Film Title: The Mugger
Studio: United Artists
Silent or Talkie: Talkie
Genre: Film Noir
- Kent Smith
- Nan Martin
- James Franciscus
- Leonard Stone
Right away, the title of this film jumps out as something dark and ominous on a chilly evening, not in a small town but in a big city, partially hidden in the shadows. It seems raw and emotionless; in fact, there is nothing particularly explosive about it, unless you’re one of the victims. Before the plot even unfolded, I imagined a social deviant lurking around unnoticed, waiting to attack random citizens and confusing law enforcement every step of the way. I was just about spot on.
Pete Graham is a police psychologist with a calm demeanor and a penchant for attracting the attention of numerous women. It’s a good combination to have, especially since Pete is immediately drawn into investigating a series of muggings taking place in the city, all seemingly perpetrated by one man with a vendetta against the fairer sex. Each female victim is grabbed, shaken, and cut on the cheek with a sharp knife, shortly before the assailant grabs their purse and runs into the night. For most women, this would be traumatic enough to keep them indoors for months after being attacked. But oddly, none of the victims appear too disturbed; rather, they are nonchalant when Pete questions them, almost frustratingly so.
As time rolls on, the muggings continue and the police hit nothing but dead ends. Despite the frequency, no one manages to see anything or get a good look at the man responsible, until Pete latches on to a trail of clues that lands him in the middle of several different sordid affairs. It takes quite a while before the police can piece together a motive. Aside from cutting his victims, the mugger doesn’t inflict any other damage. None of the women are sexually assaulted or beaten up; the cut on the cheek seems like more of an insult than an attempt to cause physical harm. But soon enough, one of the victims turns up dead – a reckless, young girl whom Pete has tried to help in the past. This launches a renewed interest in identifying the mugger. From that point on, the city becomes Pete’s personal sniffing ground.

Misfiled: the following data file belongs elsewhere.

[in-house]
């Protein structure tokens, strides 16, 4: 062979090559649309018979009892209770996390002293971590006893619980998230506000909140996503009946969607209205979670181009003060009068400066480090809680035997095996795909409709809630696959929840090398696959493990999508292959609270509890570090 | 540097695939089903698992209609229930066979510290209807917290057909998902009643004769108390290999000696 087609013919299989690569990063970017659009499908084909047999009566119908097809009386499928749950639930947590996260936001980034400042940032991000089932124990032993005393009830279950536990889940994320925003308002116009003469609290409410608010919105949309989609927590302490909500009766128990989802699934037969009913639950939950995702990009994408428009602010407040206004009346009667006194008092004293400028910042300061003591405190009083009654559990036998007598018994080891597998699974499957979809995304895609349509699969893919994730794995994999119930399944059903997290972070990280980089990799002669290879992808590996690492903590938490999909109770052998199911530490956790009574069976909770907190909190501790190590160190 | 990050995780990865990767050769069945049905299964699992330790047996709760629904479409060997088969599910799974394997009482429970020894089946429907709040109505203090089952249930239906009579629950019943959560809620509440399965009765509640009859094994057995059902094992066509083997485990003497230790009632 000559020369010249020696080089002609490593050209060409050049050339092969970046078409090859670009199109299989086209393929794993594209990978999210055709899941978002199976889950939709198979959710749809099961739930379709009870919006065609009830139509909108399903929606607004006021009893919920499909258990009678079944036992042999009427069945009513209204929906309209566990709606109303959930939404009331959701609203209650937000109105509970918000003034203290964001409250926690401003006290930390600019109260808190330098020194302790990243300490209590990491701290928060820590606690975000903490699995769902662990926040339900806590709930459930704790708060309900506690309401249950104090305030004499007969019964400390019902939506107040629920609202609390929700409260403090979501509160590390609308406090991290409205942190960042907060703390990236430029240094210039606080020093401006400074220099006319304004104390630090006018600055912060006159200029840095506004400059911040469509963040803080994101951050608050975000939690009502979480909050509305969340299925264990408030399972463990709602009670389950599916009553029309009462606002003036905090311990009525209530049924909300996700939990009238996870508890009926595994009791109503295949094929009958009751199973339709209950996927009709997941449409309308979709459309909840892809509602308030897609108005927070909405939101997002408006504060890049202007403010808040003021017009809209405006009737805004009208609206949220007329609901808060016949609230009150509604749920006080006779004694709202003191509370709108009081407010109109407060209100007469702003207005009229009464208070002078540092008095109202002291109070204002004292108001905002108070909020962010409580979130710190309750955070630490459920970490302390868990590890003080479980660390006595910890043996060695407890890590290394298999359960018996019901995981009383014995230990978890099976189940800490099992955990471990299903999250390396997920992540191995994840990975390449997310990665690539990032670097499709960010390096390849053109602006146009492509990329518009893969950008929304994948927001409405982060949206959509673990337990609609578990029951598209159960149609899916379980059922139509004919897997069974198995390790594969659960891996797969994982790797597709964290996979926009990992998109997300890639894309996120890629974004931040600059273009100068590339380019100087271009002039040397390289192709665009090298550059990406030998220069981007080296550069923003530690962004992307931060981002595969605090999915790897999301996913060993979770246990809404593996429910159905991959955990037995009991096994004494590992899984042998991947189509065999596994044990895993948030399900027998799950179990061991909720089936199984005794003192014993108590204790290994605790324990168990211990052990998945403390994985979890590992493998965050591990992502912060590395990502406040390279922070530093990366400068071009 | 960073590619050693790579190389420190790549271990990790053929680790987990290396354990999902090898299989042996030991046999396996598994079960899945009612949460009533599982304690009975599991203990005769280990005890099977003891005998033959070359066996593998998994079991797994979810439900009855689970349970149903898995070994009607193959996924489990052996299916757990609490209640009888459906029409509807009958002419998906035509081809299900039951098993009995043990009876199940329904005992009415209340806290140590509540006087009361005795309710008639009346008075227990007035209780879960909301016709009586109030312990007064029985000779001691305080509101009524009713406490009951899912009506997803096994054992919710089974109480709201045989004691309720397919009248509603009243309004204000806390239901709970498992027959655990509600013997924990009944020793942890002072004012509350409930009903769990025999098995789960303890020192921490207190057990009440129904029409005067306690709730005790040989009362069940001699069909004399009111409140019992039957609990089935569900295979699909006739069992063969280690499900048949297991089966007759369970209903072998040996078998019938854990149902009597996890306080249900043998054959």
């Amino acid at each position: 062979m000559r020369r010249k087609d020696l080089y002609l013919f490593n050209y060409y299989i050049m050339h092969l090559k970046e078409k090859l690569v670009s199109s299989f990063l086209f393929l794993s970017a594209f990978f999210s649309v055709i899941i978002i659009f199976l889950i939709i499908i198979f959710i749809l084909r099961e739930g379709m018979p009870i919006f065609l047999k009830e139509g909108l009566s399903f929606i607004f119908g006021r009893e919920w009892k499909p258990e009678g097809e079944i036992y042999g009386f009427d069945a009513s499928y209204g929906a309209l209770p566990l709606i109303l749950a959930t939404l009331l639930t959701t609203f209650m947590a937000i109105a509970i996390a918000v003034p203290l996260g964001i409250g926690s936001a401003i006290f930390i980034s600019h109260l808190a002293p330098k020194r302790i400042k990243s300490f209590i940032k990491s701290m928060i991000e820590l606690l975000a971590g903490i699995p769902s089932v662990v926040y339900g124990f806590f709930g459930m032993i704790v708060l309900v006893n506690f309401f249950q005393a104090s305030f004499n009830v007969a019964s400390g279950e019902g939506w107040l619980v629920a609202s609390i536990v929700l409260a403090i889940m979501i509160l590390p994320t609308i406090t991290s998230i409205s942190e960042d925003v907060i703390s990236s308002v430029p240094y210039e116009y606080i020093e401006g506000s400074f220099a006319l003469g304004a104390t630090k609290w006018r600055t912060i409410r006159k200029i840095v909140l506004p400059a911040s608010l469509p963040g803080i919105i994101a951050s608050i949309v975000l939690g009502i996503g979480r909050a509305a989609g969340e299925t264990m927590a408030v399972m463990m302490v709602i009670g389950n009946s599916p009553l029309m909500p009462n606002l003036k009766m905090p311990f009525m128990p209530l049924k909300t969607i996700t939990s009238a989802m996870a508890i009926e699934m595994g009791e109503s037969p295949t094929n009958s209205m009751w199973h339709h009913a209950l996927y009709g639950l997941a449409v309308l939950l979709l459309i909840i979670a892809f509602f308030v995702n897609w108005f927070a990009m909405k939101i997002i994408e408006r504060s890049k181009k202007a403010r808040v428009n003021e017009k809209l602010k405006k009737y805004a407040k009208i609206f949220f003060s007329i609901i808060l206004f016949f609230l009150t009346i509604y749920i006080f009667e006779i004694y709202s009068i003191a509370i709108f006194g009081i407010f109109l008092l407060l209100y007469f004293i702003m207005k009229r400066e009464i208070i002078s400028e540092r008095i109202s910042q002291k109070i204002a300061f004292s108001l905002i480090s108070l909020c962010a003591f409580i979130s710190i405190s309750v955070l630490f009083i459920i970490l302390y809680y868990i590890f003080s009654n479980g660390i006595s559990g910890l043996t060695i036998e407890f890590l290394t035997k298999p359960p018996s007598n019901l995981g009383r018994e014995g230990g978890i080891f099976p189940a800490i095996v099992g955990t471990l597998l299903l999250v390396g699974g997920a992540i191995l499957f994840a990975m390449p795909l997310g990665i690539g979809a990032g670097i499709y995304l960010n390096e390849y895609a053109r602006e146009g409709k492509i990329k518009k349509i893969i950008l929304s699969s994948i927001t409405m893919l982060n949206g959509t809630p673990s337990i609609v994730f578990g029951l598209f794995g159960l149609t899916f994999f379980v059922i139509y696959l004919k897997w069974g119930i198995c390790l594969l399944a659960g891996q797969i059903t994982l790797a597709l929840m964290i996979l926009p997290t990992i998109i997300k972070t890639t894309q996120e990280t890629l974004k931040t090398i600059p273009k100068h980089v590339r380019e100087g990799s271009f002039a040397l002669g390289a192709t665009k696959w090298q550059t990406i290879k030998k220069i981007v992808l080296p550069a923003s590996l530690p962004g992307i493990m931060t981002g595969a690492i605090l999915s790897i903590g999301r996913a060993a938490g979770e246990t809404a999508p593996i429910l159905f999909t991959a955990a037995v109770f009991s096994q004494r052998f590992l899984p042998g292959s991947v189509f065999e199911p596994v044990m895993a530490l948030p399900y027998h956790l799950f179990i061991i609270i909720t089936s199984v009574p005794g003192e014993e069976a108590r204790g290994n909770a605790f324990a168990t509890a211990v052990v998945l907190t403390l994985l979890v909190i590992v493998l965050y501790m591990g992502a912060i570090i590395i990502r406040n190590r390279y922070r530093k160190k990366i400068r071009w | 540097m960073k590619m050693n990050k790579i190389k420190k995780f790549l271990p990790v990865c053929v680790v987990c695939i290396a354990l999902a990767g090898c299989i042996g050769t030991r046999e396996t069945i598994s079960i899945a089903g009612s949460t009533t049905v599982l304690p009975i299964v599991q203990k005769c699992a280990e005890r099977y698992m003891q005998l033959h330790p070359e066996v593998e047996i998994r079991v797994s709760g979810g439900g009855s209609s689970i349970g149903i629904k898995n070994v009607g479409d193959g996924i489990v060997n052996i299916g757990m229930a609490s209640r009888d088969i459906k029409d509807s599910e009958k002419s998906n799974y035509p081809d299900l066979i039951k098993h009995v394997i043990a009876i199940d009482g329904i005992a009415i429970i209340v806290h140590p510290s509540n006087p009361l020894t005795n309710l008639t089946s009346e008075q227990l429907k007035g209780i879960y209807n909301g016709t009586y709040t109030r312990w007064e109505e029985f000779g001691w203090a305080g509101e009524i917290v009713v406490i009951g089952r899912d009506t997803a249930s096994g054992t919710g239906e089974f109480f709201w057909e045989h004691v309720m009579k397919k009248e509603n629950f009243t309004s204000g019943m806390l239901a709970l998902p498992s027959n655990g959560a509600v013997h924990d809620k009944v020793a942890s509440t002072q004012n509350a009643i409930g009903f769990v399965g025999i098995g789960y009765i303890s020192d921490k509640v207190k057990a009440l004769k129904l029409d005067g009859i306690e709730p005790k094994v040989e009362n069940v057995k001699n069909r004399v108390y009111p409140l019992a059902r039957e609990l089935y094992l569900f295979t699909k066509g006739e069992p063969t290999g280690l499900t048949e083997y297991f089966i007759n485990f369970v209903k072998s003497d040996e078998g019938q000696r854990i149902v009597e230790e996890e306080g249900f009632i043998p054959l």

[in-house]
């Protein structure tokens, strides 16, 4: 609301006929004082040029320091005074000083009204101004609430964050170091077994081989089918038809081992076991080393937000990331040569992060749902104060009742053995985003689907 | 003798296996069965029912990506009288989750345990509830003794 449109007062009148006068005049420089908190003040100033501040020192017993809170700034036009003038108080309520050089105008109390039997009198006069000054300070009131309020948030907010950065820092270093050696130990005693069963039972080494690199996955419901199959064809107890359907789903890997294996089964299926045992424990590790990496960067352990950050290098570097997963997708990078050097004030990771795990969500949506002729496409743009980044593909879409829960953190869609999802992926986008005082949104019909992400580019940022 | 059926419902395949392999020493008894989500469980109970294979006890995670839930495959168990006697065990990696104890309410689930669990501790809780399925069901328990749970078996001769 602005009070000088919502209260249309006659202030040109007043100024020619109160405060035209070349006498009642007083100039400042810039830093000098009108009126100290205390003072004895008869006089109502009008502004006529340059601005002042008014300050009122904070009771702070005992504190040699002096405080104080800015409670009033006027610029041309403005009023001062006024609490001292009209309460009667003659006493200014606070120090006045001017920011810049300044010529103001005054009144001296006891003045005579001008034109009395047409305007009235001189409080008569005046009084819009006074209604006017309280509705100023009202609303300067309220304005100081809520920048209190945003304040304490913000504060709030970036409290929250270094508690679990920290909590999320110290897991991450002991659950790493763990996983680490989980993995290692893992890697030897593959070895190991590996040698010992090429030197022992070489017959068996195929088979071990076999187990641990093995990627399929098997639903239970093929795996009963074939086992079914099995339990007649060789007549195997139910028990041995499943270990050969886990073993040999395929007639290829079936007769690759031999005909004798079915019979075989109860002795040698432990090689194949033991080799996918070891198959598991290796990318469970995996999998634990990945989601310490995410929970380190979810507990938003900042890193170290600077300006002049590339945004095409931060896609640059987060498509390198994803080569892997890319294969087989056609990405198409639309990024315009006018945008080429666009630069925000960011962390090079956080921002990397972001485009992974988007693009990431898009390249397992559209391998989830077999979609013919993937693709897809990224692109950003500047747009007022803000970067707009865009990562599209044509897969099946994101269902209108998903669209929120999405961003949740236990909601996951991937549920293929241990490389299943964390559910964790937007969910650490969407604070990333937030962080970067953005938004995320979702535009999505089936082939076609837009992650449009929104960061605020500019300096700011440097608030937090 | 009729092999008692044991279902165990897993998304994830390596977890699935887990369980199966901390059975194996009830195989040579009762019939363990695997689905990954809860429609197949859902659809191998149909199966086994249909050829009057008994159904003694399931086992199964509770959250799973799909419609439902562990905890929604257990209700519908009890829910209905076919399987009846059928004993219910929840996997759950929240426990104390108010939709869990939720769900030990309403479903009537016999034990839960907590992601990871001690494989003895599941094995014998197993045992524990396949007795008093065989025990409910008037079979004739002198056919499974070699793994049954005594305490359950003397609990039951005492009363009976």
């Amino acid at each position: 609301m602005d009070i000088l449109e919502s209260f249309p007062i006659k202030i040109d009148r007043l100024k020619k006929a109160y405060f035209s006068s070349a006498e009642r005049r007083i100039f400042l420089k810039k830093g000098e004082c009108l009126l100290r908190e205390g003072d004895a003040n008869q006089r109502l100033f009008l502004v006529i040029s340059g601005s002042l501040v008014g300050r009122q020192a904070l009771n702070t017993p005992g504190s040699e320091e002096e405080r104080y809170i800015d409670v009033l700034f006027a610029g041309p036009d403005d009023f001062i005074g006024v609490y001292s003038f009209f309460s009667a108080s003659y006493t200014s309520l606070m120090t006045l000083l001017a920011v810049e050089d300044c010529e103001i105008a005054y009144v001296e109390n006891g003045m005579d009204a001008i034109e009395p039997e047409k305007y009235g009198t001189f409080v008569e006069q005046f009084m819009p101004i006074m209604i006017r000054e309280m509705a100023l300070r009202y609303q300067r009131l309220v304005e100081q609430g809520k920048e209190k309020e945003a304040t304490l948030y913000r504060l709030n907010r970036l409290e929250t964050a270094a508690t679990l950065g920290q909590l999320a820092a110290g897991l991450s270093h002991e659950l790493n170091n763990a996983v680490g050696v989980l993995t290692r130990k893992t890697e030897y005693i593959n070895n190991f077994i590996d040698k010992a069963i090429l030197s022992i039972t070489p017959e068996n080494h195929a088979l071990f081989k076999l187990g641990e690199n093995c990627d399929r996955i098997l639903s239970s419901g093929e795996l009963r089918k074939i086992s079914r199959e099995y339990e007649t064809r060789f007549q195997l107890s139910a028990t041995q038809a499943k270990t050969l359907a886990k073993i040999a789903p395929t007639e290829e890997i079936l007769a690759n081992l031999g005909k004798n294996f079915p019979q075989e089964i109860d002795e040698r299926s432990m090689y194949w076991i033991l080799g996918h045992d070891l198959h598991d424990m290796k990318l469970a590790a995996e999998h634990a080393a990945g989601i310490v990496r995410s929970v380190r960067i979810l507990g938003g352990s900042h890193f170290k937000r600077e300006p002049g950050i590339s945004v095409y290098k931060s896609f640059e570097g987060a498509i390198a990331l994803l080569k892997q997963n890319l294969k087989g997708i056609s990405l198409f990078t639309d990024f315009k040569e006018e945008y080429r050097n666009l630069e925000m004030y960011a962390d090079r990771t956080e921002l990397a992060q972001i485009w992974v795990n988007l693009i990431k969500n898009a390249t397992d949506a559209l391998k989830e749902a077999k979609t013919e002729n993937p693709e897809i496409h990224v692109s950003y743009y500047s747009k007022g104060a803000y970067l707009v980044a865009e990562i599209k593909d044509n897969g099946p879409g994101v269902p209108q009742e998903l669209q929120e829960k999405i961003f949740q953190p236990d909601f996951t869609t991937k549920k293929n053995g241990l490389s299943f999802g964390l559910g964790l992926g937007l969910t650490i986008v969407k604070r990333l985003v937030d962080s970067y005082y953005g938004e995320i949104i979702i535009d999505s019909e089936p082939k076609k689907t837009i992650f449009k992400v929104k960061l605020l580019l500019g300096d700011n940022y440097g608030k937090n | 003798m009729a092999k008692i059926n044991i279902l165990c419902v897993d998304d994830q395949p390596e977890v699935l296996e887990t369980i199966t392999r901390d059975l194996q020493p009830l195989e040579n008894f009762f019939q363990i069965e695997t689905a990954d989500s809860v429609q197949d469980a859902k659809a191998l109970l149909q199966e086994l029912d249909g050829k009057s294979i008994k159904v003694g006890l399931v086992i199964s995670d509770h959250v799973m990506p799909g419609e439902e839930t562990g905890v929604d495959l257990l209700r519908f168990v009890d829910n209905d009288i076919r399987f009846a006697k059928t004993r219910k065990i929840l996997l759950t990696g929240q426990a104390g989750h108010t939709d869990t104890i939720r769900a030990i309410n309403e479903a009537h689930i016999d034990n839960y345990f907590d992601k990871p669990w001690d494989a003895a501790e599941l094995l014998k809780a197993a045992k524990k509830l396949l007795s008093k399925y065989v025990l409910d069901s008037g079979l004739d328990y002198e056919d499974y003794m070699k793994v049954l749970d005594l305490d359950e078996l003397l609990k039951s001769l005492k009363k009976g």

I will admit, The Mugger would probably bore a lot of viewers. By modern standards, and perhaps even 1950s standards, it’s a bit slow moving, which is surprising at 74 minutes long. It isn’t that nothing happens, but what does happen is somewhat lackluster. Even the muggings themselves are yawn-inducing. When someone isn’t being attacked, there’s a lot of Pete walking around and talking to different people but getting nowhere. Granted, it’s probably a more accurate depiction of actual police work, but the majority of audiences aren’t too keen on watching an hour of minutiae in exchange for fifteen minutes of closure. But again, that is for most viewers, and I’m not most viewers. What I took away from this film is something else entirely.
If you can imagine being a fly on the wall during a police investigation, The Mugger will not be lost on you, because that is essentially what the viewer is meant to be. There aren’t really any seat-gripping moments or big reveals. Even the discovery of the mugger himself is uneventful. It almost happens too abruptly when it’s all said and done. Still, this film worked for me mainly because of Kent Smith. Something about his screen presence was just enough to keep the remote control away. His character is outwardly reserved and collected, so much so that one wonders if his mind is going in the opposite direction.
MGM released The Mugger on October 18, 2011. The transfer is sufficient enough, but I’m more satisfied that it got any kind of release. Films of this ilk are often thought meaningless and dated. As a result, they never see the digital light of day. Completists who want to devour any noirish crime film available will surely want to give this one a shot.
At the end of the day, we can’t expect every film to blow us away. For every hardboiled noir and crime drama, there is a loopy gumshoe wandering the streets without any ideas. But if you’re like me and can find enjoyment in the troubled life of the average detective, you might open up a dark new world for yourself with films like these.
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